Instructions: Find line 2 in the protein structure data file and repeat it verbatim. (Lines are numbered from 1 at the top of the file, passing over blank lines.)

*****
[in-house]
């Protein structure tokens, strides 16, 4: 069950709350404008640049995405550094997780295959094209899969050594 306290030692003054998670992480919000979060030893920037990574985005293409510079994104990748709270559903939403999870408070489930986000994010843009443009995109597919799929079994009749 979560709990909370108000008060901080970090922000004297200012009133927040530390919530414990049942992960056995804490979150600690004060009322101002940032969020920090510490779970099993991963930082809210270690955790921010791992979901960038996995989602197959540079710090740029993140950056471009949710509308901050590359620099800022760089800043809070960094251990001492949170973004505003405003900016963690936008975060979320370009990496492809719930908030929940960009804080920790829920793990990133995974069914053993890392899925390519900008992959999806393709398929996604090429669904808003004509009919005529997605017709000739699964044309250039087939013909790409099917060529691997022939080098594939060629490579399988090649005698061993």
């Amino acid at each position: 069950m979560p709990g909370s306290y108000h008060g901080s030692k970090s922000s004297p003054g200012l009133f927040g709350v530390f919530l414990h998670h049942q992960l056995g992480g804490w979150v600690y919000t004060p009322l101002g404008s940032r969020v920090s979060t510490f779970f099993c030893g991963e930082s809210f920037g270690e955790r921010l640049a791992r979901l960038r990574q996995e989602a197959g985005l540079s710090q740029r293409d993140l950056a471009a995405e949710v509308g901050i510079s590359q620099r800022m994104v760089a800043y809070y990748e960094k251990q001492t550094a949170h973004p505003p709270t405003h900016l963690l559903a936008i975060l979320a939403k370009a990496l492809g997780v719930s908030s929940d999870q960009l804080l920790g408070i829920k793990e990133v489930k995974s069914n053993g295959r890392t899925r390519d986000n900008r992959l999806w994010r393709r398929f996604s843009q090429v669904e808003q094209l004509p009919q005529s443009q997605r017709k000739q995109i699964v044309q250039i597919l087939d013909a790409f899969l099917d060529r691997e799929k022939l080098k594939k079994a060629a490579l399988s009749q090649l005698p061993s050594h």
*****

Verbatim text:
């Protein structure tokens, strides 16, 4: 069950709350404008640049995405550094997780295959094209899969050594 306290030692003054998670992480919000979060030893920037990574985005293409510079994104990748709270559903939403999870408070489930986000994010843009443009995109597919799929079994009749 979560709990909370108000008060901080970090922000004297200012009133927040530390919530414990049942992960056995804490979150600690004060009322101002940032969020920090510490779970099993991963930082809210270690955790921010791992979901960038996995989602197959540079710090740029993140950056471009949710509308901050590359620099800022760089800043809070960094251990001492949170973004505003405003900016963690936008975060979320370009990496492809719930908030929940960009804080920790829920793990990133995974069914053993890392899925390519900008992959999806393709398929996604090429669904808003004509009919005529997605017709000739699964044309250039087939013909790409099917060529691997022939080098594939060629490579399988090649005698061993």